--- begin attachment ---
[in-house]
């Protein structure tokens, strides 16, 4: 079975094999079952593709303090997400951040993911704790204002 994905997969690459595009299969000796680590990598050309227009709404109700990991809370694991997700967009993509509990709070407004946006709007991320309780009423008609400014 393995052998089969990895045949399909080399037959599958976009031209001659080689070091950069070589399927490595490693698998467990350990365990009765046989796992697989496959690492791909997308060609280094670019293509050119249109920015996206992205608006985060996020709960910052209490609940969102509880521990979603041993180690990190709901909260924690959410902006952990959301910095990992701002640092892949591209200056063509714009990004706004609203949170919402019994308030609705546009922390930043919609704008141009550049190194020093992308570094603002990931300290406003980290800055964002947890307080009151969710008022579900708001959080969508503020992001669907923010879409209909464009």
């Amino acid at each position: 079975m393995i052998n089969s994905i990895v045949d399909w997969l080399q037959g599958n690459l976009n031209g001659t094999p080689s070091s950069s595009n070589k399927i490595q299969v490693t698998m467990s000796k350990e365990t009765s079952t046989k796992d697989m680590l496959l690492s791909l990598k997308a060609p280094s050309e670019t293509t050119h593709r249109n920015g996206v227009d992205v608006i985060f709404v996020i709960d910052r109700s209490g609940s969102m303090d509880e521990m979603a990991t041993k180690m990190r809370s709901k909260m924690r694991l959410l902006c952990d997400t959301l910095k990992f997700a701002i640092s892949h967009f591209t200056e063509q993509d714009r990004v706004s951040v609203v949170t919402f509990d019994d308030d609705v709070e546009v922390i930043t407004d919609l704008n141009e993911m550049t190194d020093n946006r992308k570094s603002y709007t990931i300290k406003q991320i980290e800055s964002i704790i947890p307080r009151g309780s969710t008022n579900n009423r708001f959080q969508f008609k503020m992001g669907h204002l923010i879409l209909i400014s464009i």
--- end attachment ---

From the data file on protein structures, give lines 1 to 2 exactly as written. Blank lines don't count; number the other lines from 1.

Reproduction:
[in-house]
């Protein structure tokens, strides 16, 4: 079975094999079952593709303090997400951040993911704790204002 994905997969690459595009299969000796680590990598050309227009709404109700990991809370694991997700967009993509509990709070407004946006709007991320309780009423008609400014 393995052998089969990895045949399909080399037959599958976009031209001659080689070091950069070589399927490595490693698998467990350990365990009765046989796992697989496959690492791909997308060609280094670019293509050119249109920015996206992205608006985060996020709960910052209490609940969102509880521990979603041993180690990190709901909260924690959410902006952990959301910095990992701002640092892949591209200056063509714009990004706004609203949170919402019994308030609705546009922390930043919609704008141009550049190194020093992308570094603002990931300290406003980290800055964002947890307080009151969710008022579900708001959080969508503020992001669907923010879409209909464009």